There has been an increase in “NEETs”– 16 to
18 year olds who are not in education, employment or training,
according to government statistics.
There were 181,000 NEETs at the end of 2002 – one in 10 of
all young people age 16, 17 and 18. The news will be a
disappointment to the government, which set up the Connexions
service partly in response to alarm at the high proportion of young
people who disappeared from view once they reached school leaving
Although the National Statistics Office says direct comparisons
should not be made with previous years because the basis for
estimating the population of young people has changed since the
census, there is evidence of an upward trend since 1999.
At the end of that year there were 157,000 Neets recorded
– 8.5 per cent of the age group. In 2001 the figure was
173,000 – just over 9 per cent.
The latest figures appear in the same week as a report from the
youth crime charity Nacro suggesting that as many as 100,000 school
age children could be missing from school. Extrapolating from one
local authority’s estimates, Nacro says there are many more
children not attending school than official truancy or exclusion
Nacro’s report, based on evidence from its own local
projects, says they work with hundreds of children of compulsory
school age who have dropped out of school, and many of them were
already becoming disengaged while still at primary school.
Some of the young people had been permanently excluded from
school, but many had drifted into chronic truancy. Some had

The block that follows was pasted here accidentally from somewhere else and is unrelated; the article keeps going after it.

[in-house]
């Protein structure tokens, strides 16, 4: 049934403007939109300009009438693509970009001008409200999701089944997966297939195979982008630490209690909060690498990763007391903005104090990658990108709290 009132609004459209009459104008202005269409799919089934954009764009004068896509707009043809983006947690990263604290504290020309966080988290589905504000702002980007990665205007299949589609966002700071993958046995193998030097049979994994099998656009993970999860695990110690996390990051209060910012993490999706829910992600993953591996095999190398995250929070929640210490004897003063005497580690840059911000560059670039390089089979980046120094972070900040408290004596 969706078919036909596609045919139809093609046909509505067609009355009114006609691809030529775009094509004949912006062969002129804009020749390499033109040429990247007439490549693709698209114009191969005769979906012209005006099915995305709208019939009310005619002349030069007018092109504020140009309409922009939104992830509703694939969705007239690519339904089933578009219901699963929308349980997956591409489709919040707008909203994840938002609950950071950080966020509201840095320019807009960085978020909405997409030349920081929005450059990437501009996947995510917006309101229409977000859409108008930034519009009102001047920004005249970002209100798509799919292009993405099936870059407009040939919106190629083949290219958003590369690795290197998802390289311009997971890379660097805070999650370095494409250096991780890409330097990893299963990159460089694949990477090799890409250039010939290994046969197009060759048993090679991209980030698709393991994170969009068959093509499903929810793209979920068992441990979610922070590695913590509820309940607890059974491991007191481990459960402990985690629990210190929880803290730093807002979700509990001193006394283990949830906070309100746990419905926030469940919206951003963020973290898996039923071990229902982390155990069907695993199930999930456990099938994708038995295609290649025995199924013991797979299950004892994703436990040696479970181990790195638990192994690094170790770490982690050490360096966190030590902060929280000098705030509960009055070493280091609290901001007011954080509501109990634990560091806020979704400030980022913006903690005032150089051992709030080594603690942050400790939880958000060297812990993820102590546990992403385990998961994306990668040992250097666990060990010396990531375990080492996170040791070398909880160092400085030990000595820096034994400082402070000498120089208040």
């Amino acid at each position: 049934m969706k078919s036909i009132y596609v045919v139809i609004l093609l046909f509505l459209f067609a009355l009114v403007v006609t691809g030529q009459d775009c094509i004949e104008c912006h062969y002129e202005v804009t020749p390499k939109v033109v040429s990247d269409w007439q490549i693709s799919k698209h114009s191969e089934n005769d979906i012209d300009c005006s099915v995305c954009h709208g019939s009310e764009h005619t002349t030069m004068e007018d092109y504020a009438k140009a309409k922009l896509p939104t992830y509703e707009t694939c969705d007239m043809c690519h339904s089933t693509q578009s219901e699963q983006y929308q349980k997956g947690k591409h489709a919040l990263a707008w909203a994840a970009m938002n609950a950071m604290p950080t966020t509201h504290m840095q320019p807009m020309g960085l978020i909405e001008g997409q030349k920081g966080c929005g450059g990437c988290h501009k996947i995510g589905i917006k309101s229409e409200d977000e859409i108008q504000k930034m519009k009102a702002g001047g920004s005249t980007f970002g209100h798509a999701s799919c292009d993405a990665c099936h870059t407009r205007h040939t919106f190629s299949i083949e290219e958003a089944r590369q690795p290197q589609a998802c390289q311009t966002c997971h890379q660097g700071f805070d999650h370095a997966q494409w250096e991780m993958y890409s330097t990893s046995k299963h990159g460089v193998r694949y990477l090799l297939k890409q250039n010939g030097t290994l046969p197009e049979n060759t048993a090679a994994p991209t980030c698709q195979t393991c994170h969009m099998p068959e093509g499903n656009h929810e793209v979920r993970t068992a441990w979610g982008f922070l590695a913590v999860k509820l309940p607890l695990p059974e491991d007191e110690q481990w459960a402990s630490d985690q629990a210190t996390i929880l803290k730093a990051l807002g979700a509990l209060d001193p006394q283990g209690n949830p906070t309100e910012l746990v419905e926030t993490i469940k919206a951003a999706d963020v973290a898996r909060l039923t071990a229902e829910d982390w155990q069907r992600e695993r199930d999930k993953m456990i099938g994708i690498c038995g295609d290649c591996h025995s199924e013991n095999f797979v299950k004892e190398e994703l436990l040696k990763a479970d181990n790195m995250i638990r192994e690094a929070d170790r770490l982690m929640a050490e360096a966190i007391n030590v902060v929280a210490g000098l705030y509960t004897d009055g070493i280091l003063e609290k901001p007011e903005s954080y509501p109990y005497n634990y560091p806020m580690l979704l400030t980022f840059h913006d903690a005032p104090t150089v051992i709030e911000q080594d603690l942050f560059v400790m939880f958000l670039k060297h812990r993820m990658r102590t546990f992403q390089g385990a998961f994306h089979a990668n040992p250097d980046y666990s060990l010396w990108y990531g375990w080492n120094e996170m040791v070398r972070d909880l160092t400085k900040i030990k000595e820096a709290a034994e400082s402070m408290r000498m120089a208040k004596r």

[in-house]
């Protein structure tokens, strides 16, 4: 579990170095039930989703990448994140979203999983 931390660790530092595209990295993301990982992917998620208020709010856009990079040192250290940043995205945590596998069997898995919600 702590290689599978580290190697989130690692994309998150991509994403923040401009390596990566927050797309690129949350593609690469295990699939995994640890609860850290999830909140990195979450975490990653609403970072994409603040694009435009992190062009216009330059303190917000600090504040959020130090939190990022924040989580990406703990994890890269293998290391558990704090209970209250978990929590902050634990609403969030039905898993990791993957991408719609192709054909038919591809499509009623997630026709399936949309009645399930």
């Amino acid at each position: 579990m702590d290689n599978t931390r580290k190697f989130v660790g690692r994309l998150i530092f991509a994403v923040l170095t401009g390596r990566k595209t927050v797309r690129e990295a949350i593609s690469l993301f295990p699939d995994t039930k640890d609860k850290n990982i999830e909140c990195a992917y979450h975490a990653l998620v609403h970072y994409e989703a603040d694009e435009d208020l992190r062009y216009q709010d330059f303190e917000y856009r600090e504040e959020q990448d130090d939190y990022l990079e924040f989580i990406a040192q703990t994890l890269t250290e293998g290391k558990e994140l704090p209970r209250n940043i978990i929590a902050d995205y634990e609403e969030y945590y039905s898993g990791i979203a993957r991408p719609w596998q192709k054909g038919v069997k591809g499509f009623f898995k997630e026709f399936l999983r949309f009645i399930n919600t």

initially missed periods of school through fixed term exclusions,
and had found it too difficult to catch up when they returned.
Others got lost between schools or local education authorities
because they had moved around, sometimes moving home with their
families as a result of domestic violence, eviction or fleeing
debt. Some were children in public care who had moved between
placements. Others had recently arrived in Britain and had no
Parental neglect or parental disillusion with the education
system was another reason why some children dropped out, though
there were many parents who had tried hard to find school places or
other educational provision for their children.
Nacro’s report echoes the evidence from a recent study
from Save the Children. It found evidence that children were being
“informally” excluded by schools. They or their parents
had been told to keep away from school, but the school recorded
their absence as truancy or said the child had been withdrawn by
Missing out: key findings from Nacro’s research on
children missing school. £7.50 from Nacro, 169 Clapham Road,
London SW9 0PU
Missing Out on Education: Children and young people speak out.
Save the Children